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A Marriage Happily at Sea
Newhaven-Dieppe Ferry

by Sarah Shuckburgh

Her Norman husband has converted Sarah Shuckburgh to the joys of our oldest Channel route.

My husband Guillaume and I have an unconventional living arrangement - I live in London and he lives on his family's farm in Normandy - thus each conjugal visit involves two solo Channel crossings. As the crow flies, the shortest route from Shepherd's Bush to le Pays de Bray is due south, via Newhaven and Dieppe.

The crow sensibly opts for a dignified and stately sea-crossing, rather than spending hours hunched over a steering wheel, dashing east and then west to cross at the Channel's narrowest point. Guillaume never takes any other route, and I have come to appreciate the quirky charm of the Channel's oldest ferry crossing.

Newhaven is London's nearest sea-port, but the ferry terminal is a ramshackle, semi-derelict hangar surrounded by cracked Tarmac, railway sidings, wasteland and wire netting. French tourists must be dismayed when they land here. The pleasure of the crossing is all at sea.

Last weekend, the sea was grey and choppy, beneath a granite sky streaked with paler cloud. Gannets swooped over the foaming wake which led in a smudged arc back towards Sussex. Gradually, the clouds lifted, and the white cliffs of the Côte d'Albâtre gleamed through the haze. Tiny white sails billowed with the wind as dinghies tack towards home.

Sometimes I head straight for a cabin, strip off and snuggle down between the crisp sheets and sleep for the whole journey, lulled by the murmur and gentle sway of the boat. I am woken by a violent rapping. The bangs get louder and louder until my door vibrates. I think they use a metal hammer to jolt us out of our slumbers. As the ship sidles to the jetty, there's time for a shower before, washed and refreshed, I reclaim my car.

Sometimes I feel like being sociable. Every summer, I meet dwindling bands of Canadian and British veterans and their descendants, heading for the Normandy battlefields and, in particular, Dieppe's pebble beaches. Sixty-five years ago, on August 19 1942, this shoreline saw carnage. More than 3,000 Allied troops were killed and a further 2,000 taken prisoner during Operation Jubilee, a disastrous commando raid.

Few holidaymakers today choose the Newhaven-Dieppe ferry, but for nearly a millennium this route was the most important link between England and France. Dieppe's maritime history started with the Vikings, who gave the harbour its Norse name, "deep".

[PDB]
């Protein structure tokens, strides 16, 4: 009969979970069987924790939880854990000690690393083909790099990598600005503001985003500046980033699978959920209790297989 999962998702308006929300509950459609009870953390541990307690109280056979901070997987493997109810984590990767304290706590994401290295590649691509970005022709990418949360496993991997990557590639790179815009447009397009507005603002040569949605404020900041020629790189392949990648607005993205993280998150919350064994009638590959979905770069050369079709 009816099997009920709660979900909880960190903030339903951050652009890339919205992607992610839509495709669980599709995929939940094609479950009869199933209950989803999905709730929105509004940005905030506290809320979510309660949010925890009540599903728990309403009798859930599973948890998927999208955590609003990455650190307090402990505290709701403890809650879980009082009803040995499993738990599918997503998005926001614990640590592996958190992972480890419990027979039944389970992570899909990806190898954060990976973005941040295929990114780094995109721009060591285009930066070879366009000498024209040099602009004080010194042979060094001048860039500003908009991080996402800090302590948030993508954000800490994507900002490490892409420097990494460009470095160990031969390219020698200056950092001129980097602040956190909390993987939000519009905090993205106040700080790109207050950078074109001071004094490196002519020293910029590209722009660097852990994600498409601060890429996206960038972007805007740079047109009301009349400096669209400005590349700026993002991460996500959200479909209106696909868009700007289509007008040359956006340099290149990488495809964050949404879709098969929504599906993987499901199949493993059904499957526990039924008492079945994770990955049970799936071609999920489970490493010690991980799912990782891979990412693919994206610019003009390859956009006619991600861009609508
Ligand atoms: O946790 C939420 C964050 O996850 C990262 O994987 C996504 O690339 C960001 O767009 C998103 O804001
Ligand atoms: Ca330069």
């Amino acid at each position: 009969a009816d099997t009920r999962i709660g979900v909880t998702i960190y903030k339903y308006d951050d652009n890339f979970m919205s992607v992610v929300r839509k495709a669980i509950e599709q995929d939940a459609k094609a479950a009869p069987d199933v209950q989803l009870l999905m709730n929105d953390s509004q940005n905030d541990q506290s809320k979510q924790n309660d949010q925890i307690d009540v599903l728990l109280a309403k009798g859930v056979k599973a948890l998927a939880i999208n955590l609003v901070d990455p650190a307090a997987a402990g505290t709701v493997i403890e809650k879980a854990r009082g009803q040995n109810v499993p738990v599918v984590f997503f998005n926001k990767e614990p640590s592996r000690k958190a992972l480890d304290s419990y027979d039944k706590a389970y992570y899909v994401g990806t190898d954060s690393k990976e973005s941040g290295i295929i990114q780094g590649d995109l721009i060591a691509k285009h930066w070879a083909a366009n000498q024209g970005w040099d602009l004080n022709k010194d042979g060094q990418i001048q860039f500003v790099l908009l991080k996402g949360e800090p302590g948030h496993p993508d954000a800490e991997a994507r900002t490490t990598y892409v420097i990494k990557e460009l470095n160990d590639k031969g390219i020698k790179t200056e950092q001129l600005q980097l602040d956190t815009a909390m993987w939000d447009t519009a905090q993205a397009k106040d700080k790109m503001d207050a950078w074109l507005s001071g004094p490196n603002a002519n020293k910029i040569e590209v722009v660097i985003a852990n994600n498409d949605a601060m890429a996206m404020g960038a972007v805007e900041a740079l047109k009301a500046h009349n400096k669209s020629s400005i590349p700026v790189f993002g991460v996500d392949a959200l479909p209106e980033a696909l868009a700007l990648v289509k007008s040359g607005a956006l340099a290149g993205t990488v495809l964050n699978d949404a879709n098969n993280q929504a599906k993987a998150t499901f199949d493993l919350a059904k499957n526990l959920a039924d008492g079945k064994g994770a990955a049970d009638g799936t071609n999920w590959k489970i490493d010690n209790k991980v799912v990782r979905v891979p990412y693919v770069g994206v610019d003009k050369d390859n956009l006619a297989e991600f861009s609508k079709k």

In 1066, William the Conqueror set sail from Dieppe for Hastings and, for the next 900 years, Dieppe remained the busiest port in the Channel, with traders, travellers and worshippers heading for Santiago di Compostela. (Dieppe gave this pilgrim path its scallop emblem). A regular passenger service started 200 years ago, and by the 1920s crossings took only three-and-a-half hours (quicker than today). Ships docked in the centre of Dieppe and passengers could step off the boat and tuck straight into coquilles Saint Jacques in nearby restaurants.

Things started to go wrong for Dieppe as flights became cheaper and the tunnel opened. The docks in Newhaven and Dieppe fell into disrepair and for two years no ferries sailed. Then in 2001 the Seine Maritime local council formed a company, Transmanche, which bought up part of Newhaven docks and reinstated a service.

The two Transmanche ships were second-hand, shabby and lumbering, with five-hour crossings, but Guillaume and I became loyal customers. A two-hour Seacat ran for a time between Dieppe and Newhaven, letting Britons lunch in Dieppe, but the sea was often too rough and the service was dropped.

In the past few weeks, a French shipping company called LD Lines has taken over Transmanche, introducing two spanking-new Spanish-built ships, the Seven Sisters and the Côte d'Albâtre. These ferries cruise at 22 knots and can cross to Dieppe in under four hours, but they are vast - each holding up to 500 cars and 60 lorries. The mouth of the river Ouse at Newhaven is narrow and shallow, so sailing times have to coincide with high tides - sometimes at inconvenient hours. The dock is being dredged, and the situation may improve.

The new ships have ultra-modern stabilisers, 50 cabins with berths, children's play areas, shops, TV lounges, bars and restaurants.

The crossing is never dull. Out on deck one sunny afternoon, I watched as a toddler delved into his mother's bag and offered her the contents - a glove, a diary, a pen, a bunch of keys. His mother and I watched fondly as he practised walking, stumbling a few steps to and from the railing…before throwing the car keys in a gentle arc into the sea.

Arriving in Dieppe, anglers look up from their lines as you chug past the jetty into the calm, dark waters of the port. Perched above the harbour on the limestone cliffs is the church where seafarers' wives once prayed for their men's safe return. Even on dull days, the light is mesmerising. Turner, Delacroix, Vernet, Monet and Gauguin all painted here, attracted by the luminosity of the alabaster shore.

The ferries now dock outside the old harbour, the massive vessels looking ungainly and out of scale beneath the dainty cliff-top church. A new road cuts through the white cliff, leading lorries up to almost-empty autoroutes leading south to Rouen and Paris, or west to Le Havre and Brittany. But people in the know can still turn right out of the dock and be in a quayside restaurant within minutes, with coquilles Saint Jacques, Neufchâtel cheese, une tarte Normande and a glass of Calvados. Divine.

First published by the Telegraph

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